Ten­sions rise anew over burial site

Mont­gomery com­mis­sion vows not to build garage, but ac­tivists are un­moved

The Washington Post Sunday - - METRO - BY RACHEL SIEGEL

Frus­trated by ac­cu­sa­tions that it plans to build a park­ing garage where an African Amer­i­can burial ground once stood, a Mont­gomery County com­mis­sion laid it out on pa­per last week: That’s not hap­pen­ing.

The long-lost ceme­tery is said to have been lo­cated on land north and north­east of the West­wood Tower Apart­ments in Bethesda, which was paved over as a park­ing lot decades ago. For years now, the county’s Hous­ing Op­por­tu­ni­ties Com­mis­sion has met fierce back­lash from ac­tivists from nearby Mace­do­nia Bap­tist Church — a sur­viv­ing ves­tige of the area’s his­toric black com­mu­nity — who say that any devel­op­ment on the prop­erty, as well as the ex­ist­ing park­ing lot, des­e­crates their an­ces­tors’ bones.

Yet the com­mis­sion, which con­trols the site, has had no in­ten­tion of building a park­ing garage on the lot, said Shauna Sor­rells, the com­mis­sion’s di­rec­tor of leg­isla­tive and pub­lic af­fairs. The al­le­ga­tions are based on sketches, made two years ago as part of a mas­ter plan process, that were never acted upon.

“Have we moved for­ward with ini­ti­at­ing devel­op­ment beyond the mas­ter plan and sketch plan process? No, we have not,” Sor­rells said, call­ing charges to the con­trary “a false nar­ra­tive.”

The state­ment is­sued last week reads, in part, “at present, and for the fore­see­able fu­ture, the Com­mis­sion has no plan to de­velop the prop­erty.” “It’s not new,” Sor­rells said. Church mem­bers are un­moved. They plan to protest in front of the church Sun­day and deemed the com­mis­sion’s state­ment a “white­wash­ing.”

“It’s un­ac­cept­able. That’s the short of it,” said Mar­sha Cole­man-Ade­bayo, chair of Mace­do­nia’s so­cial jus­tice min­istry.

The long of it is that the park­ing lot ad­ja­cent to the apart­ment tower sits atop the burial ground, church mem­bers say. They are de­mand­ing a mu­seum or memo­rial on the prop­erty hon­or­ing the black com­mu­nity that once lived in the area. They also say the state­ment from last week gives no in­di­ca­tion that the com­mis­sion won’t change its mind on building the park­ing garage later.

The state­ment says that the com­mis­sion will con­duct a study of the site if it de­cides to move for­ward with any devel­op­ment.

Last month, ten­sion be­tween the hous­ing com­mis­sion and the church boiled over af­ter county-spon­sored me­di­a­tions be­tween the groups fell apart and church mem­bers protested at the com­mis­sion’s monthly meet­ing.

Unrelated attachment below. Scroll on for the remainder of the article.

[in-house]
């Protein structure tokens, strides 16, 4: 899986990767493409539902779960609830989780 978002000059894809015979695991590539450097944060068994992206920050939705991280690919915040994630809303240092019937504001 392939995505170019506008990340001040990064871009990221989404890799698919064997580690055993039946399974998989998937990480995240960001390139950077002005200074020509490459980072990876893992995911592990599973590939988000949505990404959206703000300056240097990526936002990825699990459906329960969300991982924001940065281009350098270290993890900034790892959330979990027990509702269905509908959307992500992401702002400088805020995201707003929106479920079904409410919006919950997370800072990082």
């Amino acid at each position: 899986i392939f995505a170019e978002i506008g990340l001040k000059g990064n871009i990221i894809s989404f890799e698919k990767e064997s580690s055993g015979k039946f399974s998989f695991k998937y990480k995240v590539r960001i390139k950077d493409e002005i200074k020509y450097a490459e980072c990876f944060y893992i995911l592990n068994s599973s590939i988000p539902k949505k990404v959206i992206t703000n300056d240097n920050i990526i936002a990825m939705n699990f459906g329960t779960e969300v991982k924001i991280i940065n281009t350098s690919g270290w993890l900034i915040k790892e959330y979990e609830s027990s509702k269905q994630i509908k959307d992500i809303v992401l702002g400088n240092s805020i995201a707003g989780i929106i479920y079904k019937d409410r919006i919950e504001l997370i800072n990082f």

And Oct. 31, the Mont­gomery County Coun­cil voted unan­i­mously to pro­tect and in­ven­tory his­toric ceme­ter­ies that could lie in the paths of new devel­op­ment projects.

Con­tro­versy sur­round­ing the burial ground has be­come a fo­cal point of con­cern over broader plans to re­de­velop the West­bard neigh­bor­hood.

Yet it is only one piece of the griev­ances that vo­cal res­i­dents have raised with the county and Re­gency Cen­ters, a Florida-based com­pany and a ma­jor prop­erty owner in West­bard, in­clud­ing the West­wood Shop­ping Cen­ter.

The West­wood Tower prop­erty is owned by Re­gency and has been leased by the com­mis­sion since 1997 to pro­vide af­ford­able Sor­rells said the com­mis­sion will be pur­chas­ing the land early next year.

Re­gency said the com­mis­sion’s stance on not de­vel­op­ing its lot has no bear­ing on Re­gency’s own projects in West­bard. De­tails of those plans are expected to be­come pub­lic early next year.

A cit­i­zens’ group called Save West­bard says the en­tire West­bard re­de­vel­op­ment project — com­plete with new town­houses, high-rise apart­ments and a mod­ern­ized shop­ping strip — will fur­ther crowd schools and roads.

Res­i­dents who op­pose the increased den­sity say the de­vel­oper, Eq­uity One, and the county col­luded to bring ur­ban devel­op­ment into a tra­di­tion­ally sub­ur­ban neigh­bor­hood. Re­gency ac­quired all of Eq­uity One’s hold­ings in March.

A law­suit pend­ing in Mont­gomery County Cir­cuit Court al­leges that the county’s plan­ning board did not com­plete en­vi­ron­men­tal assess­ments re­hous­ing. quired by county law, that proper pub­lic hear­ings on the sec­tor plan were not held and that the plan it­self vi­o­lated con­tract zon­ing laws. Mace­do­nia Bap­tist Church is not a party to the law­suit.

Michele Rosen­feld, who is rep­re­sent­ing res­i­dents in the Save West­bard suit, said her clients agreed with church mem­bers that the com­mis­sion of­fered lit­tle as­sur­ance that it would not build a park­ing garage in the fu­ture.

As for the rest of the West­bard devel­op­ment: “We’re still wait­ing for a de­ci­sion from the court,” she said.

“It’s un­ac­cept­able. That’s the short of it.” Mar­sha Cole­man-Ade­bayo, chair of Mace­do­nia Bap­tist Church’s so­cial jus­tice min­istry

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